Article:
Review: 2016 Mazda MX-5 GT



Written by: Calvin Chan

Photography by: Calvin Chan

 



I never liked the MX-5 Miata. I never saw the charm, the allure, or the cult-like affection. It was just a small cramped roadster with a trunk the size of a peanut. The MX-5 didn’t tickle my fancy like it did to my other colleagues. I thoroughly enjoyed the top down motoring and scalpel sharp steering that it provided and was famous for, but I just couldn’t get over the miniscule power outputs and pint-sized stature – just one man’s opinion.


However my main issue with the last generation MX-5 (NC) was the uncomfortable ride and cramped driving position. Standing 6'1, I would open the driver’s door, bend down to the limit of my pant’s stretchy fibres, and sort of just, fall in. Nine times out of ten, I would bump my head against the fabric roof. Once inside, I would shut the door and instantly feel confined. My left elbow would nudge the door panel while my right hand would fumble about adjusting the steering wheel that refuses to telescope.

 


But here comes Mazda’s latest iteration, the fourth-gen MX-5 dubbed the ND, and it’s aimed to solve all of my problems. Maybe the fourth time’s the charm for the world’s best selling roadster, and I’ve been given the keys to a brand spanking new one for the week. Who knows? Like an arranged marriage, I might just fall in love if I give it a try.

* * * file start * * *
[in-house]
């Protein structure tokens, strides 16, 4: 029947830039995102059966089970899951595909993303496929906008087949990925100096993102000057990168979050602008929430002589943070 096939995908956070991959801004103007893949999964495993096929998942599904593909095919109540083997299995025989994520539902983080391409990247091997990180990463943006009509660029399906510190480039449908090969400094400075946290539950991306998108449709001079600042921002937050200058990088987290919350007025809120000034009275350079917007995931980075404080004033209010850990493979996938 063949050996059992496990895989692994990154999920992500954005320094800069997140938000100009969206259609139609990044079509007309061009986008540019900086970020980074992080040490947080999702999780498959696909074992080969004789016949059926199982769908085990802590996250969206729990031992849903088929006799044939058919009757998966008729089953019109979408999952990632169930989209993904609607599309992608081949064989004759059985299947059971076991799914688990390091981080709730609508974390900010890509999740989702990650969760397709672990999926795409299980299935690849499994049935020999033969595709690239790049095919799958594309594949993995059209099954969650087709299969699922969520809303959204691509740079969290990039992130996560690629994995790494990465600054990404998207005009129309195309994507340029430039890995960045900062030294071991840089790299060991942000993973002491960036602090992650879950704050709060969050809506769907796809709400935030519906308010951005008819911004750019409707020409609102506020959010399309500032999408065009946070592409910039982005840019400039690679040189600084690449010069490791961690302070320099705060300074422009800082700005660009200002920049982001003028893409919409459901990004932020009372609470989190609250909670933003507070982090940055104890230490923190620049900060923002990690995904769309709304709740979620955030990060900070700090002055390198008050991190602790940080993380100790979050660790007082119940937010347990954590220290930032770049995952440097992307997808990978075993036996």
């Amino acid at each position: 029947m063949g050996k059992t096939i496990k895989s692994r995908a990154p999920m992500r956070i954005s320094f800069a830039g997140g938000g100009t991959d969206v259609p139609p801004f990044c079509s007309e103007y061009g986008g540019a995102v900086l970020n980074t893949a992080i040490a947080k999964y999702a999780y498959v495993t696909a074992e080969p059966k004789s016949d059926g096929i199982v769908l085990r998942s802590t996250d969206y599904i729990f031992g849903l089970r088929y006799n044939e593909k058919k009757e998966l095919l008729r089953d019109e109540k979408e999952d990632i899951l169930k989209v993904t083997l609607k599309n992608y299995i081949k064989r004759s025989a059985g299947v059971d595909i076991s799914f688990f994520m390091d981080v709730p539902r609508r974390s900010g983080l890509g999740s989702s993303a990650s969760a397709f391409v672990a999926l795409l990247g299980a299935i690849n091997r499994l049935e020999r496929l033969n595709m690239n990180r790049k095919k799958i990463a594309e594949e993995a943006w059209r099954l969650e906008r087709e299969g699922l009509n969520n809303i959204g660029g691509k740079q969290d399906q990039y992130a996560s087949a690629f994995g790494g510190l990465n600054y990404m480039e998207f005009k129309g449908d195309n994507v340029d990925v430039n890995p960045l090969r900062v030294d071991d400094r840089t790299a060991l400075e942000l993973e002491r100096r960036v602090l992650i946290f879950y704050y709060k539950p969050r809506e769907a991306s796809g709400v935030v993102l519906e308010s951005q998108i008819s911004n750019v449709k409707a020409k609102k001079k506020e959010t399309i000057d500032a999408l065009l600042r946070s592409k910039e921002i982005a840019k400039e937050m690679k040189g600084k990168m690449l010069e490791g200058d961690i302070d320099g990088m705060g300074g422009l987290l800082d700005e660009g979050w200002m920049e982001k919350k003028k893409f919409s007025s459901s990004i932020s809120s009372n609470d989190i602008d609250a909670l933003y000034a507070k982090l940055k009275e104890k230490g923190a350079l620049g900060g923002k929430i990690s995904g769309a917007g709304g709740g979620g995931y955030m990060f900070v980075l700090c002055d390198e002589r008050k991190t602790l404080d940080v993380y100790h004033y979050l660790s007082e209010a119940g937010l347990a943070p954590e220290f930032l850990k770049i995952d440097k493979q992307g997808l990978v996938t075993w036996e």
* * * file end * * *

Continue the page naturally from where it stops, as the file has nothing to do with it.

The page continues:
The big theme for the 2016 MX-5 is weight loss. In a world where cars are getting bigger by the second, Mazda decides to do the opposite and downsize their roadster, which is like asking for a smaller television because you want to see less. At first glance, the new MX-5 seems to follow this analogy. It’s been redesigned from the ground up and is now smaller and produces less horsepower. The ND MX-5 sits lower to the ground and also has a shorter wheelbase than the NC. It doesn’t seem like the typical sports car formula does it?

 


The new MX-5 only makes 155 horsepower from its 2.0-litre SKYACTIV-G inline-four engine, which is 12 horsepower less than the NC MX-5. It’s also the same 2.0-litre engine found in the CX-5 but has been mounted longitudinally with different intake manifolds, exhausts, and cylinder heads. Even so, that horsepower figure is 45 hp less than the missing-turbo Subaru BRZ and a whopping 97 hp less than mister-torque-steer Ford Focus ST.


You can see why I wasn’t exactly excited to drive one. But when you squint at the fine print and realize that it weighs 124 kg less than the last generation MX-5 and that it generates 8 lb-ft more torque, you start to see it all come together.


Mazda lowered the height of the front hood for better visibility and also made the front windshield much thinner to save weight. The gearbox was also given a hasty Jenny Craig diet and the new suspension comes lighter and more rigid. Bilstein shocks are standard on the GT trim level, as is a limited slip differential.

 


Now, the main reason why Miata enthusiasts flock incestuously towards it is because of the way the MX-5 handles. Even with a paltry 155 horsepower, the MX-5’s new gearbox is so well tuned with short gearing that it feels faster than the numbers suggest. Before you know it you’ll be up and over the speed limit into impound-territory.